The FCC has the exclusive regulatory control ("competency" for you EU types) over the use of the airwaves and regulation of transmitting devices in the U.S. That includes the exclusive right to prohibit and limit transmitting devices.

    I'm guessing that they will re-write rules to make that clear, and to provide specific areas where they cede their authority (rather than leave ambiguity if they have the authority). Exceptions will include listed areas where all transmitting devices are allowed to be banned for safety reasons: certain areas of hospitals (although it is questionable if that is technically required), on aircraft (again questionable), prisons (although prohibiting contraband should cover that), areas being prepared with explosives, and parts of the federal government exempt from FCC rules (the US DoD cooperates with the FCC, but does not need to follow the rules).

    They will specifically state the banning other devices so that your devices work better is usurping their exclusive authority. Banning devices for safety reasons will be a narrowly interpreted, especially if you want to use transmitting devices while banning everyone else.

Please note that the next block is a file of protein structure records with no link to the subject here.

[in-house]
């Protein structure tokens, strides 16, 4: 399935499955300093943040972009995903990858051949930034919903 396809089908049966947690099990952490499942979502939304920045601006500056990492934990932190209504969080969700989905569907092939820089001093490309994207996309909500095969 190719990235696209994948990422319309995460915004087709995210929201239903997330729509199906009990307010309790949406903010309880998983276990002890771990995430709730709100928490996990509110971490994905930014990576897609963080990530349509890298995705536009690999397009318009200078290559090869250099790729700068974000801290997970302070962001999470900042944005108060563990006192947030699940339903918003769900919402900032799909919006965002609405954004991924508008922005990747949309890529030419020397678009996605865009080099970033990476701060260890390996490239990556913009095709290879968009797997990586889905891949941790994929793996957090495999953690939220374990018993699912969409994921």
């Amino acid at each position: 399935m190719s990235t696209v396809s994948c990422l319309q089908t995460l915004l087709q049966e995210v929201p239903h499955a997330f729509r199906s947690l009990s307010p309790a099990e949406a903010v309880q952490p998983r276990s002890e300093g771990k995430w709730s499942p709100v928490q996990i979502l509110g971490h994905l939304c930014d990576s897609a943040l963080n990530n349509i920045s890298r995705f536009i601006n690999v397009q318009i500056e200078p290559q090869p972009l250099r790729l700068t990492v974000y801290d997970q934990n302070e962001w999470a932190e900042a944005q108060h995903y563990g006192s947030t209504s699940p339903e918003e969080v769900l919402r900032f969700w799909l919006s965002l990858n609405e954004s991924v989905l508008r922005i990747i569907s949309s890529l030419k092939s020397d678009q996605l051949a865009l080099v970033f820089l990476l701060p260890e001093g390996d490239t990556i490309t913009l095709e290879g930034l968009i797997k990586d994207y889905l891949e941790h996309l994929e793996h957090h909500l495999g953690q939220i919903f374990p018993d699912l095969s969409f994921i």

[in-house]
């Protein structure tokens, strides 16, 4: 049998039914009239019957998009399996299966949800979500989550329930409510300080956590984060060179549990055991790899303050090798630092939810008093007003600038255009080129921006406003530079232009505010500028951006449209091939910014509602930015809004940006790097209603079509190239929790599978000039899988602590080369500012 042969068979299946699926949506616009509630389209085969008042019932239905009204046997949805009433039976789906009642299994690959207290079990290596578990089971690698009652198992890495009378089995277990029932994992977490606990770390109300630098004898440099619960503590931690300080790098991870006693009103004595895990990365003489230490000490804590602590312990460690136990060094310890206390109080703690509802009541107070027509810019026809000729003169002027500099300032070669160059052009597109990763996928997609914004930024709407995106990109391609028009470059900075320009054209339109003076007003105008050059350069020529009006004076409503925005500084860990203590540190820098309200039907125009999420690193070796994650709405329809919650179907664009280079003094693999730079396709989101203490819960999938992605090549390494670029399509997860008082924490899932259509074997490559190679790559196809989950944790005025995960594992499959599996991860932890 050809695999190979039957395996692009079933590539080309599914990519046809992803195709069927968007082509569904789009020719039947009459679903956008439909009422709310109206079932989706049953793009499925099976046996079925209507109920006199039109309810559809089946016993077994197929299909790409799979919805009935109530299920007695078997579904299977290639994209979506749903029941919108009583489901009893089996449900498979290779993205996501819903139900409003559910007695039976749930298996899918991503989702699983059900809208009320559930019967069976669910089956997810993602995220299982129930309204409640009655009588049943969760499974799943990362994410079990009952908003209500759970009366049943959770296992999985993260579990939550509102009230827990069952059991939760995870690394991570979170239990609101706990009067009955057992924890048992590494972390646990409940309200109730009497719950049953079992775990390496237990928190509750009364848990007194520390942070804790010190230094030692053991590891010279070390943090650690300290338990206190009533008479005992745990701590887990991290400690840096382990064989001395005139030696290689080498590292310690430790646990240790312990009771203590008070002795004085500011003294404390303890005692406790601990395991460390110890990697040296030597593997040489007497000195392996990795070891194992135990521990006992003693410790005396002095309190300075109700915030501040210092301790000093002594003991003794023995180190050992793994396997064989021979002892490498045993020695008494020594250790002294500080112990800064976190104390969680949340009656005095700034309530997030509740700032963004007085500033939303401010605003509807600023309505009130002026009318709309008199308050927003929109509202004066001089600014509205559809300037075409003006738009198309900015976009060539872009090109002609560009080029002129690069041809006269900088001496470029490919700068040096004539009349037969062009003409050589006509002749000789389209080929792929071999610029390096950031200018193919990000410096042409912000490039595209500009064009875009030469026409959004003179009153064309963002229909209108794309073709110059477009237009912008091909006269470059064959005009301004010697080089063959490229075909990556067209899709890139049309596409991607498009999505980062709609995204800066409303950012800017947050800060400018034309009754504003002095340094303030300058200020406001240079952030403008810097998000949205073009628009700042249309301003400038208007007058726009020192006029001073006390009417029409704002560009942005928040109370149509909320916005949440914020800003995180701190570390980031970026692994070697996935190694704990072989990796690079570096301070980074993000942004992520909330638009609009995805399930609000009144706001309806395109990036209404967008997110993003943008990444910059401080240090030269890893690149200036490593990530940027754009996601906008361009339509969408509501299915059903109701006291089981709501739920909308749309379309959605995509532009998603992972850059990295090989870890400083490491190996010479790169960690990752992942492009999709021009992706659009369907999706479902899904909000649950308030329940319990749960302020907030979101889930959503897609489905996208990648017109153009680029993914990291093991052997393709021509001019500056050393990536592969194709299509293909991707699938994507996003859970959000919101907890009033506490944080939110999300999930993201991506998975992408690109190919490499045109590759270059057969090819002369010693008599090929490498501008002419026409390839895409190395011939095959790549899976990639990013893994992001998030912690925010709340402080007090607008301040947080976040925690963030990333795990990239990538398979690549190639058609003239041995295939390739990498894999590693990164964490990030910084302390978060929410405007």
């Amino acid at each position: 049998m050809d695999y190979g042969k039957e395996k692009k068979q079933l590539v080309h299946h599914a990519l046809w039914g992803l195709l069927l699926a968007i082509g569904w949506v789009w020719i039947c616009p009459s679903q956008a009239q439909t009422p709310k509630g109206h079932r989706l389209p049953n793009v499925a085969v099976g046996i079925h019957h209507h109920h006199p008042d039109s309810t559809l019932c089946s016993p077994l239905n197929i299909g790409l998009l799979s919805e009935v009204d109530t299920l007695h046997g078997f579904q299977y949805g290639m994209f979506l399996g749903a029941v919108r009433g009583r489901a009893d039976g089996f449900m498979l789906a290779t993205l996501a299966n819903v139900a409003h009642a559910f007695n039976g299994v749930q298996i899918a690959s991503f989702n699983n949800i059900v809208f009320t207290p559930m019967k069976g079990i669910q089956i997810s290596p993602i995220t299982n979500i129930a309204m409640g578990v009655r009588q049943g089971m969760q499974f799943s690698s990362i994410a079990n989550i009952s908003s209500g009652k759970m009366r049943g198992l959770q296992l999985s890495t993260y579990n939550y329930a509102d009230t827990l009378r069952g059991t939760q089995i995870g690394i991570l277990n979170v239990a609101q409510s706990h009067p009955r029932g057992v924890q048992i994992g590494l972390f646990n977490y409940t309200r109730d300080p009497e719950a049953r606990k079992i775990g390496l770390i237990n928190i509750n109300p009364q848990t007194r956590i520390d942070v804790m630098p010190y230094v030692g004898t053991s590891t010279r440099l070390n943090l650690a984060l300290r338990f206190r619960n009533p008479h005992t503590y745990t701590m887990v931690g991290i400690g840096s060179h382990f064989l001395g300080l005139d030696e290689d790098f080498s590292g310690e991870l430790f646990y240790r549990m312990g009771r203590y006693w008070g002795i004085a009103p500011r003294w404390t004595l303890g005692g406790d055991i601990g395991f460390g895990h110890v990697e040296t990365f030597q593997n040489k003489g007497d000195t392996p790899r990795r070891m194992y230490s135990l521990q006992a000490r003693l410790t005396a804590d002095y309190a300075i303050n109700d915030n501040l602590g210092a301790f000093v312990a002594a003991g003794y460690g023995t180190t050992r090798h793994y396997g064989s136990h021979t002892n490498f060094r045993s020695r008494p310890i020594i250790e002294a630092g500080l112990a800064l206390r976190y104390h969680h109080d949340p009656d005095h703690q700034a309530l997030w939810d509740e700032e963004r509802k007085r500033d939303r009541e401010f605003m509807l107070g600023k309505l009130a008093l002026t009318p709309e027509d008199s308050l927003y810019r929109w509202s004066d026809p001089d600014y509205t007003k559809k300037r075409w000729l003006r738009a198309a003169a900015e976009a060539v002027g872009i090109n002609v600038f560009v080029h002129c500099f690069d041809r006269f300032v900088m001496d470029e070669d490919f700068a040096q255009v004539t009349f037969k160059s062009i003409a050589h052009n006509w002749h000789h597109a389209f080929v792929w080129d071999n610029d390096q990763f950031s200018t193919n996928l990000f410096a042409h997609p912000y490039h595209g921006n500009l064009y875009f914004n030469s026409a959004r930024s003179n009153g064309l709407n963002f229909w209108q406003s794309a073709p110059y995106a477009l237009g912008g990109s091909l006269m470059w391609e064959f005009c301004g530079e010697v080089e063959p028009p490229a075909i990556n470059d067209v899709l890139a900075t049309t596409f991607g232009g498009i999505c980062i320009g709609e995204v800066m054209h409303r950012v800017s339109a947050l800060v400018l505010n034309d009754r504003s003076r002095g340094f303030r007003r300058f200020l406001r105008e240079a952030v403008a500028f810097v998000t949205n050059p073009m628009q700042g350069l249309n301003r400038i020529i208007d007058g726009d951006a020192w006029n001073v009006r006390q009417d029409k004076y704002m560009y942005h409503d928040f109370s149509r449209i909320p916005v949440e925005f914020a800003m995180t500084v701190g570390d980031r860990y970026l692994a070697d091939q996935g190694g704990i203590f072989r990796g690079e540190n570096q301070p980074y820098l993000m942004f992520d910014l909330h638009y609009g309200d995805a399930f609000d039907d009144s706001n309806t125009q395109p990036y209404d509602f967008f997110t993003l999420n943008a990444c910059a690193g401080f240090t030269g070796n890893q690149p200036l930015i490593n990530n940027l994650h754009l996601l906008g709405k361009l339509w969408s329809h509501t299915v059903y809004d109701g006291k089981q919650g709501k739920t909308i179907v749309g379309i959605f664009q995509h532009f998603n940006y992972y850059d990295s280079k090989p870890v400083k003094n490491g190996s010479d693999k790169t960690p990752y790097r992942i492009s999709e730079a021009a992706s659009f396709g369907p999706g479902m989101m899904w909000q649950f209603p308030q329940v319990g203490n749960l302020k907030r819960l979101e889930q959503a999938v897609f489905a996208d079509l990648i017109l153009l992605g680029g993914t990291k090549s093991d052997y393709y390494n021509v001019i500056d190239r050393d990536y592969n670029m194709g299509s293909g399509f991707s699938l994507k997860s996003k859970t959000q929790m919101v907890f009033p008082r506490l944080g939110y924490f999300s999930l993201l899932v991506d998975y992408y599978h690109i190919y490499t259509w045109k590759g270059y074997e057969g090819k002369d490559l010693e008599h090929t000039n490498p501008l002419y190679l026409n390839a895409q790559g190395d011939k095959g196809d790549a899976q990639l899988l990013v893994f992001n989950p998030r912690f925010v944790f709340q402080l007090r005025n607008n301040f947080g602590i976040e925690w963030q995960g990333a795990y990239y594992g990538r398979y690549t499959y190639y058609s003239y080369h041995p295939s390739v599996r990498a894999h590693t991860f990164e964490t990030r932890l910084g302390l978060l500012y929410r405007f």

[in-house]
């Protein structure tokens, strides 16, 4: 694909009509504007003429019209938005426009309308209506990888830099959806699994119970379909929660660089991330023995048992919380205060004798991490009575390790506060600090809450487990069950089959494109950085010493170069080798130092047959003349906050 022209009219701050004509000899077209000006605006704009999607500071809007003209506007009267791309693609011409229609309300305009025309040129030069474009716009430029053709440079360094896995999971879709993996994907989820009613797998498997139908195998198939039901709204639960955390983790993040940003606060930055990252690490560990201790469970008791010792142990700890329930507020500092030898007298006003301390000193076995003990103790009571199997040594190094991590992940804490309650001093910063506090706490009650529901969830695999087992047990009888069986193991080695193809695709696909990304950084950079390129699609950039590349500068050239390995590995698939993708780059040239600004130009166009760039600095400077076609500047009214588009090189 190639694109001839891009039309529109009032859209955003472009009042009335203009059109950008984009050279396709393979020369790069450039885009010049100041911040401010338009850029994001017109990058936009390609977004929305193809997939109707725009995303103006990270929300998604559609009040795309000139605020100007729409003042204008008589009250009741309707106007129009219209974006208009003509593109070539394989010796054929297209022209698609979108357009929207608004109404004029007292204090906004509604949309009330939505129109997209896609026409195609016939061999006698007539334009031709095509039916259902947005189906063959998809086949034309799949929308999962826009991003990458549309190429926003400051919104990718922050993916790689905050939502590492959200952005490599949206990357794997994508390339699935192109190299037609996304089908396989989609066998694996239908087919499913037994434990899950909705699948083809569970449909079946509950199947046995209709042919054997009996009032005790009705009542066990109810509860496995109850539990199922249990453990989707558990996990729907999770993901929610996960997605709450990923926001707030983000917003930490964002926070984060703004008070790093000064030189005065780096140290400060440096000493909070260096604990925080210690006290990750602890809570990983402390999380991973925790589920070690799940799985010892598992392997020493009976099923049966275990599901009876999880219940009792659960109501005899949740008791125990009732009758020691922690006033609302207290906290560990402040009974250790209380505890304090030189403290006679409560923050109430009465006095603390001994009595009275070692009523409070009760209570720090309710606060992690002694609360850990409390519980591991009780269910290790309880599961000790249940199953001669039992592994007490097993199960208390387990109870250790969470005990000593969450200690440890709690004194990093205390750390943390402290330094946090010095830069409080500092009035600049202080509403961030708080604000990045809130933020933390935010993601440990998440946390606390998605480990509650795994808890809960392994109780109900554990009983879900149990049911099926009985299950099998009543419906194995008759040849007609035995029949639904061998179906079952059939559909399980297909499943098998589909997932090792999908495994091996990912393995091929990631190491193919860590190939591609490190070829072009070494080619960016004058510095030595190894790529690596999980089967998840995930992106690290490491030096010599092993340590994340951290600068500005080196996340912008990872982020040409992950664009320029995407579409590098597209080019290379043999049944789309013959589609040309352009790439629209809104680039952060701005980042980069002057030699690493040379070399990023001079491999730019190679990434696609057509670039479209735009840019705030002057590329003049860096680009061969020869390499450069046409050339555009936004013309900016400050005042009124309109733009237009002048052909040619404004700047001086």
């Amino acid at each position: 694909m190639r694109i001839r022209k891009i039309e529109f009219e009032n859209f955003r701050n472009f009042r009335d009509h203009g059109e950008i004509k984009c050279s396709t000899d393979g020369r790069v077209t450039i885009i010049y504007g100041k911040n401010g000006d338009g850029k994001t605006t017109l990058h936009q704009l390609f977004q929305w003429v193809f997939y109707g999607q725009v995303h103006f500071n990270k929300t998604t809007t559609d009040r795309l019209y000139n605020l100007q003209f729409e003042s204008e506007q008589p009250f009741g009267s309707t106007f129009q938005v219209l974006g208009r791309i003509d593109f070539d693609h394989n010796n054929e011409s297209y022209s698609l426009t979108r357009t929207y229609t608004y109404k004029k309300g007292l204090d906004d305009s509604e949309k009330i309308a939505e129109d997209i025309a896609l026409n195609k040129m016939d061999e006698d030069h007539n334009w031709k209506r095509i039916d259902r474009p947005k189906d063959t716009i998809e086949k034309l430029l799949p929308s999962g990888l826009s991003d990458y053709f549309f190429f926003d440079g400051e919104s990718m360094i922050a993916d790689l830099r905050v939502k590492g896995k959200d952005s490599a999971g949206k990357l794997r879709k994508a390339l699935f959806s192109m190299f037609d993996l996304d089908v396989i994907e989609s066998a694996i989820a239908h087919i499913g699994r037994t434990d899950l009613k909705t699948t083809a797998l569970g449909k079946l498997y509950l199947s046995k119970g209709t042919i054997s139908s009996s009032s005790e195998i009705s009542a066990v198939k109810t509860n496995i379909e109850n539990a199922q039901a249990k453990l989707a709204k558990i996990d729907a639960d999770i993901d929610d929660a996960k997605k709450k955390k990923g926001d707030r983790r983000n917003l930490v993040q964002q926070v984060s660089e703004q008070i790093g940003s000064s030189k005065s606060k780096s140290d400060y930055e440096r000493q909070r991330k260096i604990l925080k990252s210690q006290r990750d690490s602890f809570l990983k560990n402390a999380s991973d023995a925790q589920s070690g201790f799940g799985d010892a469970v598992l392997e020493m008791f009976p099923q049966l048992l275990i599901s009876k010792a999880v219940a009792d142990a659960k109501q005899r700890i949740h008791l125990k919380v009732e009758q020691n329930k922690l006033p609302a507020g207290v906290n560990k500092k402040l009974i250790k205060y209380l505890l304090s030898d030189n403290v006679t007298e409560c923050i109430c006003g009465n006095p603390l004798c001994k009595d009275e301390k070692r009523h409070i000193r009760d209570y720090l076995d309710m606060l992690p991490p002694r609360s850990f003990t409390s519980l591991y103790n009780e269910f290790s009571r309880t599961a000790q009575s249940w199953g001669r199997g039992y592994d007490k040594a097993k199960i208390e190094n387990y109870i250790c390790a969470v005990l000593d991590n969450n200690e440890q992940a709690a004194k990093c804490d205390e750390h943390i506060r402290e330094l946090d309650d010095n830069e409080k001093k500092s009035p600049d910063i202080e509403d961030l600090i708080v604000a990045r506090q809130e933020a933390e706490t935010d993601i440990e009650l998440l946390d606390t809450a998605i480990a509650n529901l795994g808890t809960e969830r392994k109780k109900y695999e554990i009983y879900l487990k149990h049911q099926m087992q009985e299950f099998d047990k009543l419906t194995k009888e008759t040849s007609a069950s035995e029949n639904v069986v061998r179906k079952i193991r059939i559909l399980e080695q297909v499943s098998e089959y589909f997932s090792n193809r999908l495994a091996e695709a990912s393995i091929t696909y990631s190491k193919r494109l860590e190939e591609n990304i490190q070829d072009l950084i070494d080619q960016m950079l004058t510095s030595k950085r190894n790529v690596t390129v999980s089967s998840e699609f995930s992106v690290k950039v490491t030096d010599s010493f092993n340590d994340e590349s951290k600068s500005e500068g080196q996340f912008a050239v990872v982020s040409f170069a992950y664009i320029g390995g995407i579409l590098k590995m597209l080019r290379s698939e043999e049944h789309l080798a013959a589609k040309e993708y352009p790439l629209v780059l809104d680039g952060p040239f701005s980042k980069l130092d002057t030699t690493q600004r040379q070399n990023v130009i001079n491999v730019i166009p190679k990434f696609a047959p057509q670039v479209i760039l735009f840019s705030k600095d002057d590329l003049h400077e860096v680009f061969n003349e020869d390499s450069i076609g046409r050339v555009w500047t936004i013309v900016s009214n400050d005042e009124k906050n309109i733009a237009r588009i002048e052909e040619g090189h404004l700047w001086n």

There is a fresh urgency to clarify the rules, since this case might be opening the floodgates to every contract, ticket and venue purporting to be able to regulate how you can use the public airwaves.

Add Your Comment

Have a Techdirt Account? Sign in now. Want one? Register here



Subscribe to the Techdirt Daily newsletter




Comment Options:

  • Use markdown. Use plain text.
  • Remember name/email/url (set a cookie)

Follow Techdirt
Essential Reading
Techdirt Deals
Report this ad  |  Hide Techdirt ads
Techdirt Insider Chat

Warning: include(/home/beta6/deploy/itasca_20201215-3691-c395/includes/right_column/rc_promo_discord_chat.inc): failed to open stream: No such file or directory in /home/beta6/deploy/itasca_20201215-3691-c395/includes/right_column/rc_module_promo.inc on line 8

Warning: include(): Failed opening '/home/beta6/deploy/itasca_20201215-3691-c395/includes/right_column/rc_promo_discord_chat.inc' for inclusion (include_path='.:/usr/share/pear:/home/beta6/deploy/itasca_20201215-3691-c395:/home/beta6/deploy/itasca_20201215-3691-c395/..') in /home/beta6/deploy/itasca_20201215-3691-c395/includes/right_column/rc_module_promo.inc on line 8
Recent Stories
.

This site, like most other sites on the web, uses cookies. For more information, see our privacy policy. Got it
Close

Email This

This feature is only available to registered users. Register or sign in to use it.